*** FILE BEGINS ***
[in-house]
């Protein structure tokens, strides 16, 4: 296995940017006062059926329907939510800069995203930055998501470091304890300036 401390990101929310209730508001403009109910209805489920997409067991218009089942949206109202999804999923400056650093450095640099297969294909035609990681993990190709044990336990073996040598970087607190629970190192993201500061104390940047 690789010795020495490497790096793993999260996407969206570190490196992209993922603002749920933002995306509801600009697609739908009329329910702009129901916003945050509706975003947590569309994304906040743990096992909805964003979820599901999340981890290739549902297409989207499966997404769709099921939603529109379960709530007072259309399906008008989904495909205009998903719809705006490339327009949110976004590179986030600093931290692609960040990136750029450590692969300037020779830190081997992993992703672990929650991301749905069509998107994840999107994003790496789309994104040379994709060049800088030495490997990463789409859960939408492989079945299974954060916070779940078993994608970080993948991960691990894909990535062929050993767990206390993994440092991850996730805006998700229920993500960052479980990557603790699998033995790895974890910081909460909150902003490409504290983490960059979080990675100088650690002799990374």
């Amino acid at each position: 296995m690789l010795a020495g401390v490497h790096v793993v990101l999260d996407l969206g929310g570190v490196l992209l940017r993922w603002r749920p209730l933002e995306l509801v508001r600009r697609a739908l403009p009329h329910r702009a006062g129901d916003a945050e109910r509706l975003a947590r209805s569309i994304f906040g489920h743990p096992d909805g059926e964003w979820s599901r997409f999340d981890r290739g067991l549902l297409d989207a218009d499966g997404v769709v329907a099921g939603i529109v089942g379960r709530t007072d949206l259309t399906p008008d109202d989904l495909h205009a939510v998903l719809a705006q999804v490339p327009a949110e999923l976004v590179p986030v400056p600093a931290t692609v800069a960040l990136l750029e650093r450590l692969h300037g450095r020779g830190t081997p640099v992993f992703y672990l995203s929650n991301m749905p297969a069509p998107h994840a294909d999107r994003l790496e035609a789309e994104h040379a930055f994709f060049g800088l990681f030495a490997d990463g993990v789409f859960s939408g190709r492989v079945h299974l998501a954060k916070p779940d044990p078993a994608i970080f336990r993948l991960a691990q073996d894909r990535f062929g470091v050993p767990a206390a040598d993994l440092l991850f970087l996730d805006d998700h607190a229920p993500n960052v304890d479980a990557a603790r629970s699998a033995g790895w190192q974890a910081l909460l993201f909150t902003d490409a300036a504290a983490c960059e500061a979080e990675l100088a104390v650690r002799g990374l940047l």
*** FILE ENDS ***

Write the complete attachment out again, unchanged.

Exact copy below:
[in-house]
């Protein structure tokens, strides 16, 4: 296995940017006062059926329907939510800069995203930055998501470091304890300036 401390990101929310209730508001403009109910209805489920997409067991218009089942949206109202999804999923400056650093450095640099297969294909035609990681993990190709044990336990073996040598970087607190629970190192993201500061104390940047 690789010795020495490497790096793993999260996407969206570190490196992209993922603002749920933002995306509801600009697609739908009329329910702009129901916003945050509706975003947590569309994304906040743990096992909805964003979820599901999340981890290739549902297409989207499966997404769709099921939603529109379960709530007072259309399906008008989904495909205009998903719809705006490339327009949110976004590179986030600093931290692609960040990136750029450590692969300037020779830190081997992993992703672990929650991301749905069509998107994840999107994003790496789309994104040379994709060049800088030495490997990463789409859960939408492989079945299974954060916070779940078993994608970080993948991960691990894909990535062929050993767990206390993994440092991850996730805006998700229920993500960052479980990557603790699998033995790895974890910081909460909150902003490409504290983490960059979080990675100088650690002799990374």
């Amino acid at each position: 296995m690789l010795a020495g401390v490497h790096v793993v990101l999260d996407l969206g929310g570190v490196l992209l940017r993922w603002r749920p209730l933002e995306l509801v508001r600009r697609a739908l403009p009329h329910r702009a006062g129901d916003a945050e109910r509706l975003a947590r209805s569309i994304f906040g489920h743990p096992d909805g059926e964003w979820s599901r997409f999340d981890r290739g067991l549902l297409d989207a218009d499966g997404v769709v329907a099921g939603i529109v089942g379960r709530t007072d949206l259309t399906p008008d109202d989904l495909h205009a939510v998903l719809a705006q999804v490339p327009a949110e999923l976004v590179p986030v400056p600093a931290t692609v800069a960040l990136l750029e650093r450590l692969h300037g450095r020779g830190t081997p640099v992993f992703y672990l995203s929650n991301m749905p297969a069509p998107h994840a294909d999107r994003l790496e035609a789309e994104h040379a930055f994709f060049g800088l990681f030495a490997d990463g993990v789409f859960s939408g190709r492989v079945h299974l998501a954060k916070p779940d044990p078993a994608i970080f336990r993948l991960a691990q073996d894909r990535f062929g470091v050993p767990a206390a040598d993994l440092l991850f970087l996730d805006d998700h607190a229920p993500n960052v304890d479980a990557a603790r629970s699998a033995g790895w190192q974890a910081l909460l993201f909150t902003d490409a300036a504290a983490c960059e500061a979080e990675l100088a104390v650690r002799g990374l940047l």